Below are some examples of how providers have supported refugees which you may find helpful when developing your own approaches. Some of these approaches may not yet be fully evaluated.
We will update this page with more examples of effective practice as we identify them. If you have, or are aware of, examples of effective practice in this area please contact [email protected].
Birkbeck, University of London
Birkbeck’s Compass Project is a programme for people seeking asylum who would like to continue their education at university. Working in partnership with local organisations in London and beyond, the programme inspires mature, non-traditional learners from the forced migrant community to fulfil their academic aspirations.
See a case study of this project
University of Bradford supporting the local community
The University of Bradford was one of the first universities to be awarded University of Sanctuary status.
The university seeks to support the local community through initiatives to encourage refugees and asylum seekers to access higher education. Initiatives include:
- the provision of Sanctuary Scholarships
- engagement with local employers, partners and students to inspire primary school children throughout their learner journey. The theory is that by seeing other refugees who have gone on to higher education and excelled primary school children will be inspired so that they strive to attain the GCSEs they need to reach higher education
- creating role models for success and progression by diversifying its workforce in order to create a more vibrant community
- embedding best practice in raising aspiration among refugees and asylum seekers.
Over the past five years the university has recruited on average 19 refugees and asylum seekers per year, with a marked increase to 38 in 2018-19.
The university’s ambition is to increase the numbers of refugees and asylum seekers to at least 60 per year by 2024-25.
The University of Manchester Article 26 scholarships
The University of Manchester has recently become a University of Sanctuary.
They have committed to continuing their Article 26 scholarships for sanctuary seekers and to working with asylum seekers and refugee organisations to raise awareness of the support available to prospective students. The Article 26 scholarships are advertised to students as part of the university’s student financial support package.
When students are awarded the Article 26 scholarship the university tracks their progress and continues to offer support and advice during their studies and in preparation for graduation.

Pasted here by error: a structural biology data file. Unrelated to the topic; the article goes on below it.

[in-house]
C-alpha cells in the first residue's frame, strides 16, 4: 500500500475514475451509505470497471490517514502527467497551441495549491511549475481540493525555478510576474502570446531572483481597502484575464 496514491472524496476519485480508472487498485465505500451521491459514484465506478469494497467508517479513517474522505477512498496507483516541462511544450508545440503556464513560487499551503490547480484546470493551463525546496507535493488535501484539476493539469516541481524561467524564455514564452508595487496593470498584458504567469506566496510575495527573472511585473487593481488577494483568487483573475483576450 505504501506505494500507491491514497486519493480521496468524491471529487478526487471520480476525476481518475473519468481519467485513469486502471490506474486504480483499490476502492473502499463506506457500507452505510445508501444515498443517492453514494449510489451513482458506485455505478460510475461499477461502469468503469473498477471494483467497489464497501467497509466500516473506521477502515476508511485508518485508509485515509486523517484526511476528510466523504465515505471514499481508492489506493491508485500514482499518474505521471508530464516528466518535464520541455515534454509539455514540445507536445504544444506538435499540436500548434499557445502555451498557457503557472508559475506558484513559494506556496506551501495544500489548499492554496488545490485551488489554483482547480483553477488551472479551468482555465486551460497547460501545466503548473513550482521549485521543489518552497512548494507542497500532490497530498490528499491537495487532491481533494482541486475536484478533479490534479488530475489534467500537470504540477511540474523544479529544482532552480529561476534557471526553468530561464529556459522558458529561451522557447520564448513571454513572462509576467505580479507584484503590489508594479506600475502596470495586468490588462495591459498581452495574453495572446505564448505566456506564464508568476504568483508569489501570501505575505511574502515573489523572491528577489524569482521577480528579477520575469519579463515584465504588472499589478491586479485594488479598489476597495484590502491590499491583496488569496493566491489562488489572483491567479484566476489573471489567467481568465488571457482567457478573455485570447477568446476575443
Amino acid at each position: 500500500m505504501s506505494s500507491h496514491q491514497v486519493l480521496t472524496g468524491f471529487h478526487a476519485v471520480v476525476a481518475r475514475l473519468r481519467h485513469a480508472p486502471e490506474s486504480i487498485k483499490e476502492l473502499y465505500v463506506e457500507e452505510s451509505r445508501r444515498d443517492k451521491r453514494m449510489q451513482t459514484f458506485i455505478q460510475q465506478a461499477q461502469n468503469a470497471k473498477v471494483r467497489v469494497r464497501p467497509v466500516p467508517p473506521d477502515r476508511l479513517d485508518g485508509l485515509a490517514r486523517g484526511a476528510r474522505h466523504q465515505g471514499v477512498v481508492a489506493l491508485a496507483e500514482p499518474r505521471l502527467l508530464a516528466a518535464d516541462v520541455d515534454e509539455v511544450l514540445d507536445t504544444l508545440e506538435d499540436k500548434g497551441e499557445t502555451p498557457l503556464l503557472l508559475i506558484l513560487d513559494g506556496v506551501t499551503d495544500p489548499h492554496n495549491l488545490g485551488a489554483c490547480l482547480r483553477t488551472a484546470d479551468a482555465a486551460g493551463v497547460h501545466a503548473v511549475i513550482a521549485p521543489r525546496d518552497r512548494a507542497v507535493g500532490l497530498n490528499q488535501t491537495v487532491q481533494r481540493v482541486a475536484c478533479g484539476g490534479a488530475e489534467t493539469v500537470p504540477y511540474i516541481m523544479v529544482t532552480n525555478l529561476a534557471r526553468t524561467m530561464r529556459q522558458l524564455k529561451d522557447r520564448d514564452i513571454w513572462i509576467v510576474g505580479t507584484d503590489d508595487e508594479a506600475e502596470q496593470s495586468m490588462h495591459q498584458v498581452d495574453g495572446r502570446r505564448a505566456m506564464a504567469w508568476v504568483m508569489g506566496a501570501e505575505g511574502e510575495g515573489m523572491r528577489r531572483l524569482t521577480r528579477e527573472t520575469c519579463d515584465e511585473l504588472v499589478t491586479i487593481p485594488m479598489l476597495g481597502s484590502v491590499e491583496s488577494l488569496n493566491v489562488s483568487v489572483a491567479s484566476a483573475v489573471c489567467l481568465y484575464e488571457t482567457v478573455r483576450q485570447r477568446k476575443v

York College supporting refugees to transition from further to higher education
In 2017-18 and 2018-19 the college offered a vocational study programme for refugees in partnership with the local authority, which has improved access to further education for this groups of students.
Retention and success has been very high on the programmes, and it is envisaged that the programme will continue in future years.
The participants will be targeted and supported into higher level study once they complete their further education course. Staff will share best practice with higher education academic staff so that they are equipped and more confident to support refugees.
University of Hull financial support and Sanctuary Champions Network
The University of Hull became a recognised University of Sanctuary in 2018, and has created a Sanctuary Champions Network (SCN) which continues to develop ways to support forced migrants, both in terms of access to higher education and within the local community.
The university offers the following financial awards each year:
- Three scholarships for asylum seekers and those granted discretionary/limited leave to remain following an application for asylum, comprising a full tuition fee waiver, £2,000 study grant and a tailored package of additional support.
- A fee reduction for all new entrants who are seeking asylum, or have been granted discretionary/limited leave to remain following an application for asylum, reducing their fees from the International rate to the Home/EU rate.
These awards are targeted at those seeking asylum rather than students with refugee status because the latter have access to student finance, so do not face the same financial barriers to access higher education. The university does also offer a tailored package of non-financial support for refugee students.